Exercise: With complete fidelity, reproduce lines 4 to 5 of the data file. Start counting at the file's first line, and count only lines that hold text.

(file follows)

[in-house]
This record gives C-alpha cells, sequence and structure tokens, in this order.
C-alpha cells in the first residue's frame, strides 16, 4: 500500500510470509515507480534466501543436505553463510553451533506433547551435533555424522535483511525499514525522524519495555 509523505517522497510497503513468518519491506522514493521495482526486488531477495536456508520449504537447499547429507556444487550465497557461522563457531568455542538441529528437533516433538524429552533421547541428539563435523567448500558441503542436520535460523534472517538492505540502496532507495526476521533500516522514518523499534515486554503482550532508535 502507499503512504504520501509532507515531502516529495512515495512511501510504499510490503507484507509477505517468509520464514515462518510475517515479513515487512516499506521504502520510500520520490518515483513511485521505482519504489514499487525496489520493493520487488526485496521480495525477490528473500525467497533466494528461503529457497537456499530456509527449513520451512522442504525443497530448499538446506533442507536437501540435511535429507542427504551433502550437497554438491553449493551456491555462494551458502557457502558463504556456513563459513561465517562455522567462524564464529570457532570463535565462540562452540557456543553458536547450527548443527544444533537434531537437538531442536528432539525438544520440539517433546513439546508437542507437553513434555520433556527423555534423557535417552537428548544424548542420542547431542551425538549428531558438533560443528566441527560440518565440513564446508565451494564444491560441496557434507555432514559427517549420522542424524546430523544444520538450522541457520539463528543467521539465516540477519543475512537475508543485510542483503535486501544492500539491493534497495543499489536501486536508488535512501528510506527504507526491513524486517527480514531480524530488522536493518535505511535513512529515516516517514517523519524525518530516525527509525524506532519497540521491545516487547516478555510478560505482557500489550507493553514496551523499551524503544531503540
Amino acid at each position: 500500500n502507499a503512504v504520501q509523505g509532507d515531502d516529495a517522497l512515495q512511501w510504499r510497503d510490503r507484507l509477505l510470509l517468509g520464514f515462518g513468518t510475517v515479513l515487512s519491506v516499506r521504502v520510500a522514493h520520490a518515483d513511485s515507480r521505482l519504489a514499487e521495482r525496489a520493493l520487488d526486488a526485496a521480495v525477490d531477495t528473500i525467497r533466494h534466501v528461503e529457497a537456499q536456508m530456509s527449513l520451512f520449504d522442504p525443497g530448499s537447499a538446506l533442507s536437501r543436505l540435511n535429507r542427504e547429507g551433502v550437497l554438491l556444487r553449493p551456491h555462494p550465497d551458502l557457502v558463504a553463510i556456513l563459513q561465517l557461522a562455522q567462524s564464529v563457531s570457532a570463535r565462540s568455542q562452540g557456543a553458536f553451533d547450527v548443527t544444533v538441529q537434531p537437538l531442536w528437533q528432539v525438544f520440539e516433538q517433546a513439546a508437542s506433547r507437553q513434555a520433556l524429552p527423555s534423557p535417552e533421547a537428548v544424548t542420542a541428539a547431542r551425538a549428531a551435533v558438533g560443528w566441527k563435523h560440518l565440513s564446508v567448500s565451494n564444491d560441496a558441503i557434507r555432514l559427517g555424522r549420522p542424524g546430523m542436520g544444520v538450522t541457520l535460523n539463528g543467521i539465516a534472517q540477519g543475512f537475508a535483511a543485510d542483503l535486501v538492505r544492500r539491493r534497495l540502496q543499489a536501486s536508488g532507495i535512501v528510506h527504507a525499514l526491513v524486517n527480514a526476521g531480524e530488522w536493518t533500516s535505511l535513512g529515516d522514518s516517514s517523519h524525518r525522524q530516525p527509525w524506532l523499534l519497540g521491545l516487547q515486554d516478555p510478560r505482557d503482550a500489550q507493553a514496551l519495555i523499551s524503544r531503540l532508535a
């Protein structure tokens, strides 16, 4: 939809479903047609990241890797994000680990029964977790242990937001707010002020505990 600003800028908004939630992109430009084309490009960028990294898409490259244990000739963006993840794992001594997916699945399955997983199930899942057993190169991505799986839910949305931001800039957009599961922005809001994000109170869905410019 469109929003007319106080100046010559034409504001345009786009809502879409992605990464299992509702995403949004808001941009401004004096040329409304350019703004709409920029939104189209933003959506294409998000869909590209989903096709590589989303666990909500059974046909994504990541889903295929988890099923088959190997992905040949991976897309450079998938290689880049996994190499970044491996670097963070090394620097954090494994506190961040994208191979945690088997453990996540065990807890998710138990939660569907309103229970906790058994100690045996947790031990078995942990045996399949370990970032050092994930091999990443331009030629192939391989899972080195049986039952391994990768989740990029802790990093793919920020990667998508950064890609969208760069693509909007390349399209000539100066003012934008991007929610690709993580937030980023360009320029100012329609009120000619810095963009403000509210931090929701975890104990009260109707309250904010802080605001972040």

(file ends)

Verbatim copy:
Amino acid at each position: 500500500n502507499a503512504v504520501q509523505g509532507d515531502d516529495a517522497l512515495q512511501w510504499r510497503d510490503r507484507l509477505l510470509l517468509g520464514f515462518g513468518t510475517v515479513l515487512s519491506v516499506r521504502v520510500a522514493h520520490a518515483d513511485s515507480r521505482l519504489a514499487e521495482r525496489a520493493l520487488d526486488a526485496a521480495v525477490d531477495t528473500i525467497r533466494h534466501v528461503e529457497a537456499q536456508m530456509s527449513l520451512f520449504d522442504p525443497g530448499s537447499a538446506l533442507s536437501r543436505l540435511n535429507r542427504e547429507g551433502v550437497l554438491l556444487r553449493p551456491h555462494p550465497d551458502l557457502v558463504a553463510i556456513l563459513q561465517l557461522a562455522q567462524s564464529v563457531s570457532a570463535r565462540s568455542q562452540g557456543a553458536f553451533d547450527v548443527t544444533v538441529q537434531p537437538l531442536w528437533q528432539v525438544f520440539e516433538q517433546a513439546a508437542s506433547r507437553q513434555a520433556l524429552p527423555s534423557p535417552e533421547a537428548v544424548t542420542a541428539a547431542r551425538a549428531a551435533v558438533g560443528w566441527k563435523h560440518l565440513s564446508v567448500s565451494n564444491d560441496a558441503i557434507r555432514l559427517g555424522r549420522p542424524g546430523m542436520g544444520v538450522t541457520l535460523n539463528g543467521i539465516a534472517q540477519g543475512f537475508a535483511a543485510d542483503l535486501v538492505r544492500r539491493r534497495l540502496q543499489a536501486s536508488g532507495i535512501v528510506h527504507a525499514l526491513v524486517n527480514a526476521g531480524e530488522w536493518t533500516s535505511l535513512g529515516d522514518s516517514s517523519h524525518r525522524q530516525p527509525w524506532l523499534l519497540g521491545l516487547q515486554d516478555p510478560r505482557d503482550a500489550q507493553a514496551l519495555i523499551s524503544r531503540l532508535a
């Protein structure tokens, strides 16, 4: 939809479903047609990241890797994000680990029964977790242990937001707010002020505990 600003800028908004939630992109430009084309490009960028990294898409490259244990000739963006993840794992001594997916699945399955997983199930899942057993190169991505799986839910949305931001800039957009599961922005809001994000109170869905410019 469109929003007319106080100046010559034409504001345009786009809502879409992605990464299992509702995403949004808001941009401004004096040329409304350019703004709409920029939104189209933003959506294409998000869909590209989903096709590589989303666990909500059974046909994504990541889903295929988890099923088959190997992905040949991976897309450079998938290689880049996994190499970044491996670097963070090394620097954090494994506190961040994208191979945690088997453990996540065990807890998710138990939660569907309103229970906790058994100690045996947790031990078995942990045996399949370990970032050092994930091999990443331009030629192939391989899972080195049986039952391994990768989740990029802790990093793919920020990667998508950064890609969208760069693509909007390349399209000539100066003012934008991007929610690709993580937030980023360009320029100012329609009120000619810095963009403000509210931090929701975890104990009260109707309250904010802080605001972040």